Raber, J., Rola, R., LeFevour, A., Morhardt, D., Curley, J., Mizumatsu, S., VandenBerg, S. R. and Fike, J. R. Radiation-Induced Cognitive Impairments are Associated with Changes in Indicators of Hippocampal Neurogenesis. Radiat. Res. 162, 39–47 (2004).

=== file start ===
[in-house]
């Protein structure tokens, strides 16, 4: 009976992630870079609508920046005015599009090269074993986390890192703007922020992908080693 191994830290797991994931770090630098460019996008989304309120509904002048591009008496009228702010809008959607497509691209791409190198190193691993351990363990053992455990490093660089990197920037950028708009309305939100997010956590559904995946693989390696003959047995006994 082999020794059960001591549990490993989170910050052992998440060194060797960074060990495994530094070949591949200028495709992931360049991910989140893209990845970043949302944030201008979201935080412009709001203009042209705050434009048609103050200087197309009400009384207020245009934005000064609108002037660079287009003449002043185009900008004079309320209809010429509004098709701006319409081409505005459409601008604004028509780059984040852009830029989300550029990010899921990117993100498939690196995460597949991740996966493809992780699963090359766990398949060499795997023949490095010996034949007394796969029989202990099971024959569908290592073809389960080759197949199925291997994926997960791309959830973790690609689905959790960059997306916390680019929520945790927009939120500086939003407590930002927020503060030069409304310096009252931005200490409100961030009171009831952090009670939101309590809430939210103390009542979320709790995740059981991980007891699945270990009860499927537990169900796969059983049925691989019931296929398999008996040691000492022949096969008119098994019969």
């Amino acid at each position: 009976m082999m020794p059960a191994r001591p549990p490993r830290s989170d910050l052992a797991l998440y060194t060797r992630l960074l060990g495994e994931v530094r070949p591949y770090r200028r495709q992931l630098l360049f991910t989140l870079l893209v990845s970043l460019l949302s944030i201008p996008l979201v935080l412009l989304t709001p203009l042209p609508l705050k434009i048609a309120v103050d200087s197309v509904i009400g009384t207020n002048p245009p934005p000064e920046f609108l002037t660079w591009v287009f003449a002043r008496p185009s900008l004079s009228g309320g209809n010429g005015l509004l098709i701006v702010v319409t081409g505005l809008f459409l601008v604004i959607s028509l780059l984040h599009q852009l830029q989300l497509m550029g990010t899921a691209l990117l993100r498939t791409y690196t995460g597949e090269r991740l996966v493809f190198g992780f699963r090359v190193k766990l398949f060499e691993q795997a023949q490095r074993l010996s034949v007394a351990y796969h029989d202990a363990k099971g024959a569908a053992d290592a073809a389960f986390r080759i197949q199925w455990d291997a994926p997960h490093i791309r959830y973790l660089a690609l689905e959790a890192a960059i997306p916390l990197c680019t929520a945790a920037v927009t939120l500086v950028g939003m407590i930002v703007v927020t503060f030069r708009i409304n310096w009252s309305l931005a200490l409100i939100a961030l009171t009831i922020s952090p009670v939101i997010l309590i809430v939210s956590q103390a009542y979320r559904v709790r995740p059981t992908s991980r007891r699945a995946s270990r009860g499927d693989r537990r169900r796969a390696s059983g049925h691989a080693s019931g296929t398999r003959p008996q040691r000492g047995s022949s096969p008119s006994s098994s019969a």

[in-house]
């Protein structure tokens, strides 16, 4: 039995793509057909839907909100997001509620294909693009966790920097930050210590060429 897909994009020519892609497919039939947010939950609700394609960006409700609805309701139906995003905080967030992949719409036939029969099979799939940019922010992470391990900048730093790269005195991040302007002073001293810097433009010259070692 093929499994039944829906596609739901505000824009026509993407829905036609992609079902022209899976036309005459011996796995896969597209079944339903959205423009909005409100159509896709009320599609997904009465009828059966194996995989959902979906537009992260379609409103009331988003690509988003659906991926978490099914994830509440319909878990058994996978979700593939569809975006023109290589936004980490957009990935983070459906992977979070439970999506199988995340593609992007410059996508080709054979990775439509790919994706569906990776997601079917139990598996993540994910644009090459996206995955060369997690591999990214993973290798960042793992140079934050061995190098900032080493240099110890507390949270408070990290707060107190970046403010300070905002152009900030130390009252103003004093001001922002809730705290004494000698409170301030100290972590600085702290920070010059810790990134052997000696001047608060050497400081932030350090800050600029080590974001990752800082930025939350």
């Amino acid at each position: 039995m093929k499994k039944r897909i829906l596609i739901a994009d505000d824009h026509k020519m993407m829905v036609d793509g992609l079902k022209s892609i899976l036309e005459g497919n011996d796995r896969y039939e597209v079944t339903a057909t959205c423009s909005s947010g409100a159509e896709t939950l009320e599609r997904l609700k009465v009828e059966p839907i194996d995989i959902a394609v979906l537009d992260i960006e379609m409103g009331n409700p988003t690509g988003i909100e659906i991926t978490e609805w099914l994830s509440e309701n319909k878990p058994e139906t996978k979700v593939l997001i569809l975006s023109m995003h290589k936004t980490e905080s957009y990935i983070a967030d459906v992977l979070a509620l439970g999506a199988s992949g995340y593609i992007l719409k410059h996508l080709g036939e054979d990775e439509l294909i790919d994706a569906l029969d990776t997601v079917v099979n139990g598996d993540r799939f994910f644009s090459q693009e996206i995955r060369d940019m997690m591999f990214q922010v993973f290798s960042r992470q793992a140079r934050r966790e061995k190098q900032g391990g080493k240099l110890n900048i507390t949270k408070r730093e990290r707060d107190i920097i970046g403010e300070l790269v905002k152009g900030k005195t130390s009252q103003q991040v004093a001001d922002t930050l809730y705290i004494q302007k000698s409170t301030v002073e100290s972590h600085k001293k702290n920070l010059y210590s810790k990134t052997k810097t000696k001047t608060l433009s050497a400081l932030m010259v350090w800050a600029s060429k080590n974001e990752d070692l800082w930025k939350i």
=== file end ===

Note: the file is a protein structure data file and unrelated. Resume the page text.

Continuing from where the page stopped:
During treatment of brain tumors, some head and neck tumors, and other diseases, like arteriovenous malformations, the normal brain is exposed to ionizing radiation. While high radiation doses can cause severe tissue destruction, lower doses can induce cognitive impairments without signs of overt tissue damage. The underlying pathogenesis of these impairments is not well understood but may involve the neural precursor cells in the dentate gyrus of the hippocampus. To assess the effects of radiation on cognitive function, 2-month-old mice received either sham treatment (controls) or localized X irradiation (10 Gy) to the hippocampus/cortex and were tested behaviorally 3 months later. Compared to controls, X-irradiated mice showed hippocampal-dependent spatial learning and memory impairments in the Barnes maze but not the Morris water maze. No nonspatial learning and memory impairments were detected. The cognitive impairments were associated with reductions in proliferating Ki-67-positive cells and Doublecortin-positive immature neurons in the subgranular zone (SGZ) of the dentate gyrus. This study shows significant cognitive impairments after a modest dose of radiation and demonstrates that the Barnes maze is particularly sensitive for the detection of radiation-induced cognitive deficits in young adult mice. The significant loss of proliferating SGZ cells and their progeny suggests a contributory role of reduced neurogenesis in the pathogenesis of radiation-induced cognitive impairments.